Having drilled previous penalties in with gusto, she was the obvious choice. A nation held its breath, and sighed as she struck it with an unusual uncertainty, and cruelly added her name to a long list of English heartbreakers from the spot.
It wasn’t to be, but the ride to the semifinals was incredible.
Their matches were shown live at Glastonbury, of all places, with one of the biggest annual parties in the world keeping in tune with the times. They were just one of many, compelling narratives in France, however.
‘I ain’t going to the fucking White House’
Hegerberg not being at the World Cup is a big loss for the spectacle, but she maintains that her sacrifice now will result in a better future for those who come behind her. It was the champions, of course, who made the biggest headlines. On and off the field.
Megan Rapinoe deservedly won the Golden Boot, which goes to the best player of the tournament, for her drive and excellence over the past month. She has been Captain America, her rainbow of hair colours acting like a beacon for the rest of the side to follow.
Rapinoe also made headlines away from the field. When asked if this brilliant team would take their World Cup to the White House, she didn’t shirk the challenge of the question.
“I ain’t going to the fucking White House,” she sniped.
Naturally, US President Donald Trump took the bait and responded with a flurry of tweets. He challenged Rapinoe to “finish the job” first. Which she and the rest of this outstanding team did.
Rapinoe is no stranger to the art of standing out. She routinely uses her raised platform to shine a light on bigger issues.
In 2011, after a big performance at that year’s World Cup, she came out as being gay. Rapinoe being Rapinoe, she chose to do so in a way that left no questions to be asked. She and her partner posed on the cover of ESPN The Magazine’s Body Issue, naked and unafraid.
While others wondered what impact that might have on her career, she didn’t flinch. She has always seen it as a responsibility to stand up for the causes and people in which she believes. And when she cannot stand, she kneels. Rapinoe was one of the first athletes to take a knee in solidarity with American football player Colin Kaepernick and his fight against police brutality.
“I haven’t experienced over-policing, racial profiling, police brutality or the sight of a family member’s body lying dead in the street. But I cannot stand idly by while there are people in this country who have had to deal with that kind of heartache,” she wrote in The Players Tribune, by way of explanation.
As a team, the American women’s footballers are locked in another battle, away from the bright lights of World Cup fever. In 2016, Rapinoe’s was one of five names that went on the initial lawsuit against US Soccer for wage discrimination.
Fight for equality
That fight is still ongoing and talks will continue once the World Cup dust settles. Rapinoe says they will fight and fight to the end. Their courage has already inspired other nations to take similar stances. Australia’s national women’s team, the Matildas, went on strike. Norwegian football has made huge strides, and the collective stance on women’s football and its reward and relevance is changing.
Rapinoe and her teammates have been unwavering on this front – and for good reason. Four times they have won the World Cup. Countless times they have been held up as a beaming example by their bosses and sponsors. It’s about time their achievements reflected where it matters most.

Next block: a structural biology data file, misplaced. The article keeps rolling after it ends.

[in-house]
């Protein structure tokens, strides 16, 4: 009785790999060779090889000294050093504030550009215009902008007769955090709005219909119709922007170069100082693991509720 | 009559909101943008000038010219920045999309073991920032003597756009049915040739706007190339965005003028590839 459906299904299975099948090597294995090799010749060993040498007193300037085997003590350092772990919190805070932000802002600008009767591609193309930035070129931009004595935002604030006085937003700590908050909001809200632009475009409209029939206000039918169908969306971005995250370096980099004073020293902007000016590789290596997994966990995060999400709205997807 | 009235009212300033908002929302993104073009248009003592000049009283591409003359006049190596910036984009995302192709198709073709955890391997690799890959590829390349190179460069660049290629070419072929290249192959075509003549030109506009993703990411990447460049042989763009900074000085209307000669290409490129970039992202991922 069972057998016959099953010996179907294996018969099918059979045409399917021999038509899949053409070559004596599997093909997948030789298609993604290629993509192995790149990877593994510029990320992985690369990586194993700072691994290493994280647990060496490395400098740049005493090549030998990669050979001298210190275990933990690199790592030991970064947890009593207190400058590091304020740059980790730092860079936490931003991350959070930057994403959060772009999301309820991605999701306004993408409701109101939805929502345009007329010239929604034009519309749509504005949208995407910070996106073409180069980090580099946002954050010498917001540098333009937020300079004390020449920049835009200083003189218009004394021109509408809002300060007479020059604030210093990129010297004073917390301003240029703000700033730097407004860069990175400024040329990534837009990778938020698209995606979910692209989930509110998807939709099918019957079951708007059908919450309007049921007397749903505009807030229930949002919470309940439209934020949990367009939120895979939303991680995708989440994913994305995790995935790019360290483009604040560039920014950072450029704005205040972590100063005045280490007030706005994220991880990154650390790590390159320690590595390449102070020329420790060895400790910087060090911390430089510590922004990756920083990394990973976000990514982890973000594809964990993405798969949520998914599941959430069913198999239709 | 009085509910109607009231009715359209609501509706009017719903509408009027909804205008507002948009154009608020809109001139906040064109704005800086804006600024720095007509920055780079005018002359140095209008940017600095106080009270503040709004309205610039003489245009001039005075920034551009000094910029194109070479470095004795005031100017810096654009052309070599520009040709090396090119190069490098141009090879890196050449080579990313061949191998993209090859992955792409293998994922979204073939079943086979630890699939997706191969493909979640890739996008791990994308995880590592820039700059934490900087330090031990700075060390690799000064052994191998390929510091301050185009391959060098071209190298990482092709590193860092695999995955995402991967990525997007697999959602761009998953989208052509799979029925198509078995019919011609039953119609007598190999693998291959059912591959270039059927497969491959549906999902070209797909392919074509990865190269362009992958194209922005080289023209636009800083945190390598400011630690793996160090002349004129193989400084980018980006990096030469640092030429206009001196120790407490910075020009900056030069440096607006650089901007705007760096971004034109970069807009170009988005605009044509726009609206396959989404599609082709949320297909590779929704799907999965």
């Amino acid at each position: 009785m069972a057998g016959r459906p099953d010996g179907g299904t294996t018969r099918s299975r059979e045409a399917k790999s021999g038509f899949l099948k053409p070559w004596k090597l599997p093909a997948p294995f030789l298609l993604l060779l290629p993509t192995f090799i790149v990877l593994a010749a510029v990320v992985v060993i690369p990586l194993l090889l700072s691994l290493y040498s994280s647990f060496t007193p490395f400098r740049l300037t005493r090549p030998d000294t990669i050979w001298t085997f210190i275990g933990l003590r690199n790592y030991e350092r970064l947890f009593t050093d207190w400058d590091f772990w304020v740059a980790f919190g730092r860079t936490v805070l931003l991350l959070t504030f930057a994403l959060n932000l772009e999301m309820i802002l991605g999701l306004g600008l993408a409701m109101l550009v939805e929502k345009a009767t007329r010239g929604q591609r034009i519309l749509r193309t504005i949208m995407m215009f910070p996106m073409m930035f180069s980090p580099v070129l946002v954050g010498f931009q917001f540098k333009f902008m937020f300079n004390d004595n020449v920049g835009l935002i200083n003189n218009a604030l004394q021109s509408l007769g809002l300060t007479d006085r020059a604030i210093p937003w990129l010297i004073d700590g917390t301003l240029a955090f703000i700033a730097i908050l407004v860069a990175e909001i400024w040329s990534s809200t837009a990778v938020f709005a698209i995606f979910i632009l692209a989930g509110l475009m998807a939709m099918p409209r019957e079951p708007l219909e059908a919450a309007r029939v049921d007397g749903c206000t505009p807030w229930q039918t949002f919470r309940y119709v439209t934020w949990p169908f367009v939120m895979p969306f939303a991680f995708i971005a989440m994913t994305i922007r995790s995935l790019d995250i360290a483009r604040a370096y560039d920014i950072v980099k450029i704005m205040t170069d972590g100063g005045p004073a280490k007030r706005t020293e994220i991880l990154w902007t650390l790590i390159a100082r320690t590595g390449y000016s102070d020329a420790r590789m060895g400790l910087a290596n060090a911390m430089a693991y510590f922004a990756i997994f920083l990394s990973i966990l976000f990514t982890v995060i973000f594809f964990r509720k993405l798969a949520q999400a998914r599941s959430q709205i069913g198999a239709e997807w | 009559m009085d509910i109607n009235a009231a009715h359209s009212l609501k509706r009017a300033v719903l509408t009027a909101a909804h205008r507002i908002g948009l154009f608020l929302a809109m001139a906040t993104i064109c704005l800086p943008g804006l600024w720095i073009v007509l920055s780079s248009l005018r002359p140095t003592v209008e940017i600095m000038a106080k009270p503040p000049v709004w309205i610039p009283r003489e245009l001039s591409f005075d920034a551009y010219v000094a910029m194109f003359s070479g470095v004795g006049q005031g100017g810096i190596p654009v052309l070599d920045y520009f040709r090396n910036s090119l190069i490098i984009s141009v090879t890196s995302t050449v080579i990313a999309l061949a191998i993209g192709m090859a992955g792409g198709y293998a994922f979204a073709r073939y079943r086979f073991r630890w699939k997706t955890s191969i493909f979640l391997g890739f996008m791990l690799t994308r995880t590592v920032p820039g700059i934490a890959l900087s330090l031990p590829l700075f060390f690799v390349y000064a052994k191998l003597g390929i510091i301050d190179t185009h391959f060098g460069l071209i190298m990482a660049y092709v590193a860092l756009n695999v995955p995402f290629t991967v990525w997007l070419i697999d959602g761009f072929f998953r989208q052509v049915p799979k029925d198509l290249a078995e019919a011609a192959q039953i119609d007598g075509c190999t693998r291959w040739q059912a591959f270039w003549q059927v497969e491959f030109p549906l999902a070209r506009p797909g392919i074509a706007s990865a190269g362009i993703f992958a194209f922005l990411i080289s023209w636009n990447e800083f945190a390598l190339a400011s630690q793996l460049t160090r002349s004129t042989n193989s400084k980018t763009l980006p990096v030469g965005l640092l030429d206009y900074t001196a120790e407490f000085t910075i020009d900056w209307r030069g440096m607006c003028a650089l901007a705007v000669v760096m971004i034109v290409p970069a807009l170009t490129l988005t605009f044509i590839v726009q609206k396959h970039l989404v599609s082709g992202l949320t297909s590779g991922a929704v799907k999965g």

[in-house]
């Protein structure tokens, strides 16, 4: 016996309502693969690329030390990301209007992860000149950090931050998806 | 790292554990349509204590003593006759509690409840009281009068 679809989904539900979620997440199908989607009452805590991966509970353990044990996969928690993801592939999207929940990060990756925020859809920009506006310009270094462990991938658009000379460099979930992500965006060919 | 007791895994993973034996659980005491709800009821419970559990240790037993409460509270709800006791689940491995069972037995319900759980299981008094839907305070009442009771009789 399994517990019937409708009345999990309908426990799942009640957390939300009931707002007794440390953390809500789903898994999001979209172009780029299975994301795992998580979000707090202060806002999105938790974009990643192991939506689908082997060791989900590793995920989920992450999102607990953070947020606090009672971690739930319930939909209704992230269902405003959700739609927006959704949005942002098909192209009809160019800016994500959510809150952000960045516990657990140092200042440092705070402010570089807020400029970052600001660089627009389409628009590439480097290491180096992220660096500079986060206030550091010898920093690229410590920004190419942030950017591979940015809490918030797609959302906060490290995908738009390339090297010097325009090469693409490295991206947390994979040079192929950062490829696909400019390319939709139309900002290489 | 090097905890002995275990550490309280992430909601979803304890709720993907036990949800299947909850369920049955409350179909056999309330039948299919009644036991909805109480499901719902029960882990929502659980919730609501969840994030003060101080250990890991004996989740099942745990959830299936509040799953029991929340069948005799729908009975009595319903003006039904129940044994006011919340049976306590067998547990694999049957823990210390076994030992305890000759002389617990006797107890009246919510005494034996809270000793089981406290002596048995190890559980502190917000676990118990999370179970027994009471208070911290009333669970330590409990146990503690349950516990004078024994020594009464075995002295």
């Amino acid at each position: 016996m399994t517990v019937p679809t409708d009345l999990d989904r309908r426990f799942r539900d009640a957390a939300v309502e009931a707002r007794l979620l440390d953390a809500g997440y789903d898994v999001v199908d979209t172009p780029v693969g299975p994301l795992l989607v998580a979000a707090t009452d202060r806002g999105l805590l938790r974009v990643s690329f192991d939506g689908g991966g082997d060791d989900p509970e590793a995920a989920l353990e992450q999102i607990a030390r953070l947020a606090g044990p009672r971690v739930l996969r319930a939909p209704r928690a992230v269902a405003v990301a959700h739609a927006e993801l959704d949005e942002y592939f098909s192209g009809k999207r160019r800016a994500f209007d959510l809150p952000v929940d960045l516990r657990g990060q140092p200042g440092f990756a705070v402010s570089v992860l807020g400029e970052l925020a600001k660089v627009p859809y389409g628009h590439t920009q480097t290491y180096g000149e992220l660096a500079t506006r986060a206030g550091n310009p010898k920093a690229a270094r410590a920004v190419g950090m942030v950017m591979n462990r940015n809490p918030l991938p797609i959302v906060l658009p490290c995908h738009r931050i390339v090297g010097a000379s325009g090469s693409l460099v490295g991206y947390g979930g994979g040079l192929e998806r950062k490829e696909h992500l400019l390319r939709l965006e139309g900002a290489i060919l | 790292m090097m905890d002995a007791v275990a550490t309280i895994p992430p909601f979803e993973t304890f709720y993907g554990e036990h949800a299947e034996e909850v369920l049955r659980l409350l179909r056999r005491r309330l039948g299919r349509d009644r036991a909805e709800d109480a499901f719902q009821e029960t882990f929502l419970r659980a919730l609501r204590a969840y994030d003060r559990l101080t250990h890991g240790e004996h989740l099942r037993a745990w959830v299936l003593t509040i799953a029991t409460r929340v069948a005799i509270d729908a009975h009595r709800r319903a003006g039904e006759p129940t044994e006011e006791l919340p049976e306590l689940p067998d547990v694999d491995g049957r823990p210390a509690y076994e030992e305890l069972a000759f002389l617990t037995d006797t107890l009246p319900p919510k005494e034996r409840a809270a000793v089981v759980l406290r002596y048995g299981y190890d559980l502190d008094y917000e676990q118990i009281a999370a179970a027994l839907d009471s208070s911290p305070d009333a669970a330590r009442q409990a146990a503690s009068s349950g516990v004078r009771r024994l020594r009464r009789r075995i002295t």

Bringing a fresh World Cup victory to the negotiating table is one heck of a bargaining chip. It’s the elephant in the room for American soccer. These women are the flagship, the standard bearers whose relentless pursuit for more is making a mockery of the pay disparity.
And there, in the midst of it all, is Rapinoe. Her goal celebrations are a symbol of the attitude of this Stars and Stripes unit. Arms wide open, head tilted slightly to the side and a grin that has the certainty of fact that this is their time.
She stands on the ramparts of women’s football, flying the flag for the entire code. She and this bold generation of footballers will no longer be silenced, their quest for equality no longer swept aside.
At the press conference after the World Cup final, Rapinoe called out Fifa for scheduling the Copa América and the Concacaf Gold Cup finals on the same day as the Women’s World Cup final.
It’s that lack of respect that Hegerberg has touched on. That apparent lack of care for this day of days on the calendar. The prize money for this 2019 Women’s World Cup was $30 million.
In contrast, last year’s men’s World Cup had a prize fund of $400 million, with winners France taking home $38 million.
Is the men’s offering 10 times the product of women’s football?
Fifa president Gianni Infantino spoke of plans to double the money for the next Women’s World Cup after this year’s edition, and of expanding the tournament. Rapinoe will probably tell you that talk is cheap and she will only believe it when she sees it.
Who can blame her, as a decorated footballing legend who has to take her bosses to court for a pay rise to reflect her team’s true standing?
It’s 2019 and women’s football still faces its biggest battles off the field. On the field, meanwhile, they are thriving, with a brand of sporting panache that is shattering the walls of stereotypical assumption every time they set foot on a field.
What is more, the likes of Rapinoe are hellbent on not just making history but changing it.
With the chants of “Equal Pay” having rung around the Stade de Lyon, Rapinoe had the final word on the matter. For now, anyway.
“I think everyone is ready for the next step in this conversation. We as players, every player at this World Cup, put on the most incredible show that you could ever ask for. We cannot do anything more to impress more, to be better ambassadors, to take on more or to play better or do anything. It’s time to take it forward to the next step.”